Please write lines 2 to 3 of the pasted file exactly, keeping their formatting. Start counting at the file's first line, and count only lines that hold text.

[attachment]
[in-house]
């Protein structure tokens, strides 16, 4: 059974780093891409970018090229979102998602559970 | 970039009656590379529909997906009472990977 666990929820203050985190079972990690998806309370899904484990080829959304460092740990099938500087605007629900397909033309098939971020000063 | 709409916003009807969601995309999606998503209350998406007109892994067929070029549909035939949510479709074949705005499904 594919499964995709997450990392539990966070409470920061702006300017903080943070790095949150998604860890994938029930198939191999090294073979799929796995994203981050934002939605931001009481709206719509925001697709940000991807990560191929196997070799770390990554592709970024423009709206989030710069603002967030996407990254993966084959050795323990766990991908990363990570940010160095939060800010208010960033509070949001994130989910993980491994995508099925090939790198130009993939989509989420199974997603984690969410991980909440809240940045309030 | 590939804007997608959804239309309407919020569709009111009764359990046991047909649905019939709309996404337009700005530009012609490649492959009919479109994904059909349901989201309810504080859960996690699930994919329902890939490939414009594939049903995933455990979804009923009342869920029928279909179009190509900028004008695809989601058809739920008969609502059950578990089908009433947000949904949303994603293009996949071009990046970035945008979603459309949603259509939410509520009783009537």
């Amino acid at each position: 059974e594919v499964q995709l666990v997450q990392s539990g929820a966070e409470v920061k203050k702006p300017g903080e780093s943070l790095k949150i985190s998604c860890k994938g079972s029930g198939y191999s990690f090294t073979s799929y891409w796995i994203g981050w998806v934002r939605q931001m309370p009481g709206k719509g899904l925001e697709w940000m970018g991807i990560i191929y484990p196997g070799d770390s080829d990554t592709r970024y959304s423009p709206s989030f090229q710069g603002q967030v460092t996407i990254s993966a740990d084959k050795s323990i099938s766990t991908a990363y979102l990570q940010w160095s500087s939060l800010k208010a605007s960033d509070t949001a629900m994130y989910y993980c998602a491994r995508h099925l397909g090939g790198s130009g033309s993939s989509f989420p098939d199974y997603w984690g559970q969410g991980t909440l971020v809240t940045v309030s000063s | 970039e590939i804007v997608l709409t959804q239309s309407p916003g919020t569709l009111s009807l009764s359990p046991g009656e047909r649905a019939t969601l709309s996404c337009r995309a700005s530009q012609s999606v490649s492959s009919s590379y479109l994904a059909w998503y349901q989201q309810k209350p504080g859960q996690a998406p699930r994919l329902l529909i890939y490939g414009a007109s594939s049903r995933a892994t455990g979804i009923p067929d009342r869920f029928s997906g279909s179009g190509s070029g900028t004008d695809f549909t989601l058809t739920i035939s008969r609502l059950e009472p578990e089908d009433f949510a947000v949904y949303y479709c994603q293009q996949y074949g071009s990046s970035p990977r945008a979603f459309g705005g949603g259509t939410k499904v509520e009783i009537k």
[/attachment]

């Protein structure tokens, strides 16, 4: 059974780093891409970018090229979102998602559970 | 970039009656590379529909997906009472990977 666990929820203050985190079972990690998806309370899904484990080829959304460092740990099938500087605007629900397909033309098939971020000063 | 709409916003009807969601995309999606998503209350998406007109892994067929070029549909035939949510479709074949705005499904 594919499964995709997450990392539990966070409470920061702006300017903080943070790095949150998604860890994938029930198939191999090294073979799929796995994203981050934002939605931001009481709206719509925001697709940000991807990560191929196997070799770390990554592709970024423009709206989030710069603002967030996407990254993966084959050795323990766990991908990363990570940010160095939060800010208010960033509070949001994130989910993980491994995508099925090939790198130009993939989509989420199974997603984690969410991980909440809240940045309030 | 590939804007997608959804239309309407919020569709009111009764359990046991047909649905019939709309996404337009700005530009012609490649492959009919479109994904059909349901989201309810504080859960996690699930994919329902890939490939414009594939049903995933455990979804009923009342869920029928279909179009190509900028004008695809989601058809739920008969609502059950578990089908009433947000949904949303994603293009996949071009990046970035945008979603459309949603259509939410509520009783009537």
């Amino acid at each position: 059974e594919v499964q995709l666990v997450q990392s539990g929820a966070e409470v920061k203050k702006p300017g903080e780093s943070l790095k949150i985190s998604c860890k994938g079972s029930g198939y191999s990690f090294t073979s799929y891409w796995i994203g981050w998806v934002r939605q931001m309370p009481g709206k719509g899904l925001e697709w940000m970018g991807i990560i191929y484990p196997g070799d770390s080829d990554t592709r970024y959304s423009p709206s989030f090229q710069g603002q967030v460092t996407i990254s993966a740990d084959k050795s323990i099938s766990t991908a990363y979102l990570q940010w160095s500087s939060l800010k208010a605007s960033d509070t949001a629900m994130y989910y993980c998602a491994r995508h099925l397909g090939g790198s130009g033309s993939s989509f989420p098939d199974y997603w984690g559970q969410g991980t909440l971020v809240t940045v309030s000063s | 970039e590939i804007v997608l709409t959804q239309s309407p916003g919020t569709l009111s009807l009764s359990p046991g009656e047909r649905a019939t969601l709309s996404c337009r995309a700005s530009q012609s999606v490649s492959s009919s590379y479109l994904a059909w998503y349901q989201q309810k209350p504080g859960q996690a998406p699930r994919l329902l529909i890939y490939g414009a007109s594939s049903r995933a892994t455990g979804i009923p067929d009342r869920f029928s997906g279909s179009g190509s070029g900028t004008d695809f549909t989601l058809t739920i035939s008969r609502l059950e009472p578990e089908d009433f949510a947000v949904y949303y479709c994603q293009q996949y074949g071009s990046s970035p990977r945008a979603f459309g705005g949603g259509t939410k499904v509520e009783i009537k």